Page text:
David Brewster facts for kids

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Sir David Brewster
Born 11 December 1781
Canongate, Jedburgh, Roxburghshire
Died 10 February 1868(1868-02-10) (aged 86)
Allerly House, Gattonside, Roxburghshire
Citizenship Great Britain
Nationality Scottish
Fields Physics, mathematics, astronomy
Alma mater Edinburgh University
Known for Physical optics, Brewster's angle, photoelasticity, stereoscope, kaleidoscope
Influences Isaac Newton, Étienne-Louis Malus
Influenced James David Forbes
Notable awards Copley Medal (1815)
Rumford Medal (1818)
Keith Prize (1827–9, 1829–31)
Royal Medal (1830)
Notes
Founding Director of the Scottish Society of Arts (1821)
Principal of St Andrews University (1837–59)
Principal of Edinburgh University (1859–68)

Sir David Brewster KH PRSE FRS FSA(Scot) FSSA MICE (11 December 1781 – 10 February 1868) was a Scottish scientist, inventor, author, and academic administrator. In science he is principally remembered for his experimental work in physical optics, mostly concerned with the study of the polarization of light and including the discovery of Brewster's angle. He studied the birefringence of crystals under compression and discovered photoelasticity, thereby creating the field of optical mineralogy. For this work, William Whewell dubbed him the "father of modern experimental optics" and "the Johannes Kepler of optics."

A pioneer in photography, Brewster invented an improved stereoscope, which he called "lenticular stereoscope" and which became the first portable 3D-viewing device. He also invented the binocular camera, two types of polarimeters, the polyzonal lens, the lighthouse illuminator, and the kaleidoscope.

Brewster was a Presbyterian and walked arm in arm with his brother on the Disruption procession which formed the Free Church of Scotland.

As a historian of science, Brewster focused on the life and work of his hero, Isaac Newton. Brewster published a detailed biography of Newton in 1831 and later became the first scientific historian to examine many of the papers in Newton's Nachlass.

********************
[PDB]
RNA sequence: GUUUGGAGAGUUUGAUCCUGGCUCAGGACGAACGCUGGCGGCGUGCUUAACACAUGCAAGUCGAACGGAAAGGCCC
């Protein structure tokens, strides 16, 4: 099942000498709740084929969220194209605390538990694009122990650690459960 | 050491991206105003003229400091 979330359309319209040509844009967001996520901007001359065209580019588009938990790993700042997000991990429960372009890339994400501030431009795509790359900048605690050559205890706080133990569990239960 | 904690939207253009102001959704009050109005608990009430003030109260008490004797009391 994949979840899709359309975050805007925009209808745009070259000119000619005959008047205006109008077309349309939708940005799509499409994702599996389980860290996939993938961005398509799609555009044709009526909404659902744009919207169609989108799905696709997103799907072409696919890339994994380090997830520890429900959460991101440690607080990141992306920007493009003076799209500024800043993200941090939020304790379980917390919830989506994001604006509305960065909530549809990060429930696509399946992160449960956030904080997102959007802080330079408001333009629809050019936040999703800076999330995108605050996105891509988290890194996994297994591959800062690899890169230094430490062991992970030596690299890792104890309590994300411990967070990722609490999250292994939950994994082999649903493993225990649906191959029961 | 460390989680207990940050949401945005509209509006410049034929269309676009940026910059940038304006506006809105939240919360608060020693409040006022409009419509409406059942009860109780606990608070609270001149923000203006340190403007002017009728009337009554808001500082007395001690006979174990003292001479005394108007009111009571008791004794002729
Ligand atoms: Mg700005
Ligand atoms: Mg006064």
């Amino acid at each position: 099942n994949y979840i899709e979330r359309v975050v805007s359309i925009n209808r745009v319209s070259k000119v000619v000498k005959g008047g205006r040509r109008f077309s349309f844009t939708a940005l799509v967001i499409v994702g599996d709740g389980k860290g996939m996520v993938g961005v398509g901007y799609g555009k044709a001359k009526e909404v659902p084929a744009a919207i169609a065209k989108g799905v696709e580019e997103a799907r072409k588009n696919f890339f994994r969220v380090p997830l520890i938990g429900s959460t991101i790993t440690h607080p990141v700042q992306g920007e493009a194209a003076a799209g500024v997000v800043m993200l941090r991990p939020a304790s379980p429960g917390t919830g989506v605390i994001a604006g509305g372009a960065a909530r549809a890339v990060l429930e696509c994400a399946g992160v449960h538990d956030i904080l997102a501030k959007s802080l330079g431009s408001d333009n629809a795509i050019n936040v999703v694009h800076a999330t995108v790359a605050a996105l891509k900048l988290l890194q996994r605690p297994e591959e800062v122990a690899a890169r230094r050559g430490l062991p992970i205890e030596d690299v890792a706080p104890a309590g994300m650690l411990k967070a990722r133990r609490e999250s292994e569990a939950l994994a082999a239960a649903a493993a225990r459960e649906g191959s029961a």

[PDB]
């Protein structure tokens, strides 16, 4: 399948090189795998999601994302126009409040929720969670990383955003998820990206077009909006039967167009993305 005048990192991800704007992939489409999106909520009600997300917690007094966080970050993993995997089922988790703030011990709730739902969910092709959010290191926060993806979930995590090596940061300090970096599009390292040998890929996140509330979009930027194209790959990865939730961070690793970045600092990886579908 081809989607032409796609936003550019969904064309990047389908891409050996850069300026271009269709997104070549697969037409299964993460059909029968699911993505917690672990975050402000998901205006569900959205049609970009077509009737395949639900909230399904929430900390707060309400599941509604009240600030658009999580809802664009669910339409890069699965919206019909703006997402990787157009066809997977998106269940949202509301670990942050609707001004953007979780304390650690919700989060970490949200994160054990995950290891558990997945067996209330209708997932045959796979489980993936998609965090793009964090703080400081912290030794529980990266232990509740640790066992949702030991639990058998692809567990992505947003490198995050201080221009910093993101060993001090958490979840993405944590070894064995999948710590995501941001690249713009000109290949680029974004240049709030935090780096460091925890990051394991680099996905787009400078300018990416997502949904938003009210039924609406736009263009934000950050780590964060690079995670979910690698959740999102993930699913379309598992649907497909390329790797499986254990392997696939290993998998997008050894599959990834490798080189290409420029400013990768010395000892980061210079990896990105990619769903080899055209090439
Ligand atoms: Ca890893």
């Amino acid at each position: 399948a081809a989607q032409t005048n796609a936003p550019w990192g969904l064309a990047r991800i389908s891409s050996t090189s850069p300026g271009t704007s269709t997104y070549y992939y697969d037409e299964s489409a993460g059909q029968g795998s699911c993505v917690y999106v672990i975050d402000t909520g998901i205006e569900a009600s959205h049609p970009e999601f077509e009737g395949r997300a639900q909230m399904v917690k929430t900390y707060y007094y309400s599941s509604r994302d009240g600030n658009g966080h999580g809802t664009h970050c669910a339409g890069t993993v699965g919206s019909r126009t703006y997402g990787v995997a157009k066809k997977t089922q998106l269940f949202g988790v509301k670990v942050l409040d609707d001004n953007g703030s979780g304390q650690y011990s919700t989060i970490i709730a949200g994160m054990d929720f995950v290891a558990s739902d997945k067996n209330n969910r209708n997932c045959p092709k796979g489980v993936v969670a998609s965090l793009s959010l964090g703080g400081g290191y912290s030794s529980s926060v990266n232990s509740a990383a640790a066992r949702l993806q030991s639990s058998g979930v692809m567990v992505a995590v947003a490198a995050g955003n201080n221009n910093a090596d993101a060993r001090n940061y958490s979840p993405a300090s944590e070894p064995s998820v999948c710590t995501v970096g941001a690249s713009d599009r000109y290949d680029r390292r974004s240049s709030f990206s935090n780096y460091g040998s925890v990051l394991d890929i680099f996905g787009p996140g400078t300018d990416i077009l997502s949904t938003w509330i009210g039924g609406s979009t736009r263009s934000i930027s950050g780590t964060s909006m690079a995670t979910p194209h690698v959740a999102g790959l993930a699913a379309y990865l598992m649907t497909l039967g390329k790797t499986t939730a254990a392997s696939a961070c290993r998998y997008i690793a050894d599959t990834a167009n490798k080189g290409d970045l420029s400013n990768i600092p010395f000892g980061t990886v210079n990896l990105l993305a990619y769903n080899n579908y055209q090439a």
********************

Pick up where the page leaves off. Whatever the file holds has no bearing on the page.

Brewster also wrote numerous works of popular science, and was one of the founders of the British Science Association, of which he was elected President in 1849. He became the public face of higher education in Scotland, serving as Principal of the University of St Andrews (1837–59) and later of the University of Edinburgh (1859–68). Brewster also edited the 18-volume Edinburgh Encyclopædia.

Early life

David Brewster was born at the Canongate in Jedburgh, Roxburghshire, to Margaret Key (1753–1790) and James Brewster (c. 1735–1815), the rector of Jedburgh Grammar School and a teacher of high reputation. David was the third of six children, two daughters and four sons: James (1777–1847), minister at Craig, Ferryden; David; George (1784–1855), minister at Scoonie, Fife; and Patrick (1788–1859), minister at the abbey church, Paisley.

At the age of 12, David was sent to the University of Edinburgh (graduating MA in 1800), being intended for the clergy. He was licensed a minister of the Church of Scotland, and preached around Edinburgh on several occasions. He had already shown a strong inclination for natural science, and this had been fostered by his intimacy with a "self-taught philosopher, astronomer and mathematician", as Sir Walter Scott called him, of great local fame, James Veitch of Inchbonny, a man who was particularly skilful in making telescopes.

Career

Work on optics

Kaleidoscope
The view in a kaleidoscope

Though Brewster duly finished his theological studies and was licensed to preach, his other interests distracted him from the duties of his profession. In 1799 fellow-student Henry Brougham persuaded him to study the diffraction of light. The results of his investigations were communicated from time to time in papers to the Philosophical Transactions of London and other scientific journals. The fact that other scientists – notably Étienne-Louis Malus and Augustin Fresnel – were pursuing the same investigations contemporaneously in France does not invalidate Brewster's claim to independent discovery, even though in one or two cases the priority must be assigned to others. A lesser-known classmate of his, Thomas Dick, also went on to become a popular astronomical writer.

The most important subjects of his inquiries can be enumerated under the following five headings:

  1. The laws of light polarization by reflection and refraction, and other quantitative laws of phenomena;
  2. The discovery of the polarising structure induced by heat and pressure;
  3. The discovery of crystals with two axes of double refraction, and many of the laws of their phenomena, including the connection between optical structure and crystalline forms;